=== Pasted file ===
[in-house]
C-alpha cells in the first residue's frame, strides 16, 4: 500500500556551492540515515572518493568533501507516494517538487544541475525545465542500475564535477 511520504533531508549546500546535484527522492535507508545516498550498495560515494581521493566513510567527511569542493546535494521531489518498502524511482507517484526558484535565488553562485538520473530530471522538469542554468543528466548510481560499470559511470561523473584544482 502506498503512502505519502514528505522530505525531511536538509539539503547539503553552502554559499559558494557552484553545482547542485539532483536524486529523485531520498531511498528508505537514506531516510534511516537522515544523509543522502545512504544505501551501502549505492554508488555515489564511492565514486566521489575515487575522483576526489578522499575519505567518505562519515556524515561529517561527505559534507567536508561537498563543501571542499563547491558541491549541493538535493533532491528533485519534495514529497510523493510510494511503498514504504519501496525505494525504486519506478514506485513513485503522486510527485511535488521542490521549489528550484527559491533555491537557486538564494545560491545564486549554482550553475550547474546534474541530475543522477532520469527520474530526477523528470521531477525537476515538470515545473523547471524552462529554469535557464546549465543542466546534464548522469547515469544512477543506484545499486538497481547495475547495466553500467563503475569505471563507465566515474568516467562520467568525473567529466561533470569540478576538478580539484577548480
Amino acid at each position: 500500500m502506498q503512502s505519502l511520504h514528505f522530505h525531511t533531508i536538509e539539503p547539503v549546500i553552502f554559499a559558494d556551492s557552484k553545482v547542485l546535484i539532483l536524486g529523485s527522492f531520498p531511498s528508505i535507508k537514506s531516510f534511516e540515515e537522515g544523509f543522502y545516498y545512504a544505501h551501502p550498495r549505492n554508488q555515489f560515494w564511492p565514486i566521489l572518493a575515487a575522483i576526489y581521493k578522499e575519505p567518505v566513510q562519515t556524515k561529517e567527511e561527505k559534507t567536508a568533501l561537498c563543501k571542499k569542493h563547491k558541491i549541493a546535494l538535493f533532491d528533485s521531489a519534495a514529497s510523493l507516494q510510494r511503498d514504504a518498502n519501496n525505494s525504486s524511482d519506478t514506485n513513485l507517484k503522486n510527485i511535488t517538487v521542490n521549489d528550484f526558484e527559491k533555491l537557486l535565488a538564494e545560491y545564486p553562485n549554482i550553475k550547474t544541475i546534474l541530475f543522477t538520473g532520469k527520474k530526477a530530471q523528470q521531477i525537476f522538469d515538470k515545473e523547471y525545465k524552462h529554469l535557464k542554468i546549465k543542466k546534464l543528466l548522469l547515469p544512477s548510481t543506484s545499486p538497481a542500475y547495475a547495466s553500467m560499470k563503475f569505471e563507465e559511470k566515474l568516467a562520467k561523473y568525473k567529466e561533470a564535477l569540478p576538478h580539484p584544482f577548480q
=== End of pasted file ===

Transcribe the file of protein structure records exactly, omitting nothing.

[in-house]
C-alpha cells in the first residue's frame, strides 16, 4: 500500500556551492540515515572518493568533501507516494517538487544541475525545465542500475564535477 511520504533531508549546500546535484527522492535507508545516498550498495560515494581521493566513510567527511569542493546535494521531489518498502524511482507517484526558484535565488553562485538520473530530471522538469542554468543528466548510481560499470559511470561523473584544482 502506498503512502505519502514528505522530505525531511536538509539539503547539503553552502554559499559558494557552484553545482547542485539532483536524486529523485531520498531511498528508505537514506531516510534511516537522515544523509543522502545512504544505501551501502549505492554508488555515489564511492565514486566521489575515487575522483576526489578522499575519505567518505562519515556524515561529517561527505559534507567536508561537498563543501571542499563547491558541491549541493538535493533532491528533485519534495514529497510523493510510494511503498514504504519501496525505494525504486519506478514506485513513485503522486510527485511535488521542490521549489528550484527559491533555491537557486538564494545560491545564486549554482550553475550547474546534474541530475543522477532520469527520474530526477523528470521531477525537476515538470515545473523547471524552462529554469535557464546549465543542466546534464548522469547515469544512477543506484545499486538497481547495475547495466553500467563503475569505471563507465566515474568516467562520467568525473567529466561533470569540478576538478580539484577548480
Amino acid at each position: 500500500m502506498q503512502s505519502l511520504h514528505f522530505h525531511t533531508i536538509e539539503p547539503v549546500i553552502f554559499a559558494d556551492s557552484k553545482v547542485l546535484i539532483l536524486g529523485s527522492f531520498p531511498s528508505i535507508k537514506s531516510f534511516e540515515e537522515g544523509f543522502y545516498y545512504a544505501h551501502p550498495r549505492n554508488q555515489f560515494w564511492p565514486i566521489l572518493a575515487a575522483i576526489y581521493k578522499e575519505p567518505v566513510q562519515t556524515k561529517e567527511e561527505k559534507t567536508a568533501l561537498c563543501k571542499k569542493h563547491k558541491i549541493a546535494l538535493f533532491d528533485s521531489a519534495a514529497s510523493l507516494q510510494r511503498d514504504a518498502n519501496n525505494s525504486s524511482d519506478t514506485n513513485l507517484k503522486n510527485i511535488t517538487v521542490n521549489d528550484f526558484e527559491k533555491l537557486l535565488a538564494e545560491y545564486p553562485n549554482i550553475k550547474t544541475i546534474l541530475f543522477t538520473g532520469k527520474k530526477a530530471q523528470q521531477i525537476f522538469d515538470k515545473e523547471y525545465k524552462h529554469l535557464k542554468i546549465k543542466k546534464l543528466l548522469l547515469p544512477s548510481t543506484s545499486p538497481a542500475y547495475a547495466s553500467m560499470k563503475f569505471e563507465e559511470k566515474l568516467a562520467k561523473y568525473k567529466e561533470a564535477l569540478p576538478h580539484p584544482f577548480q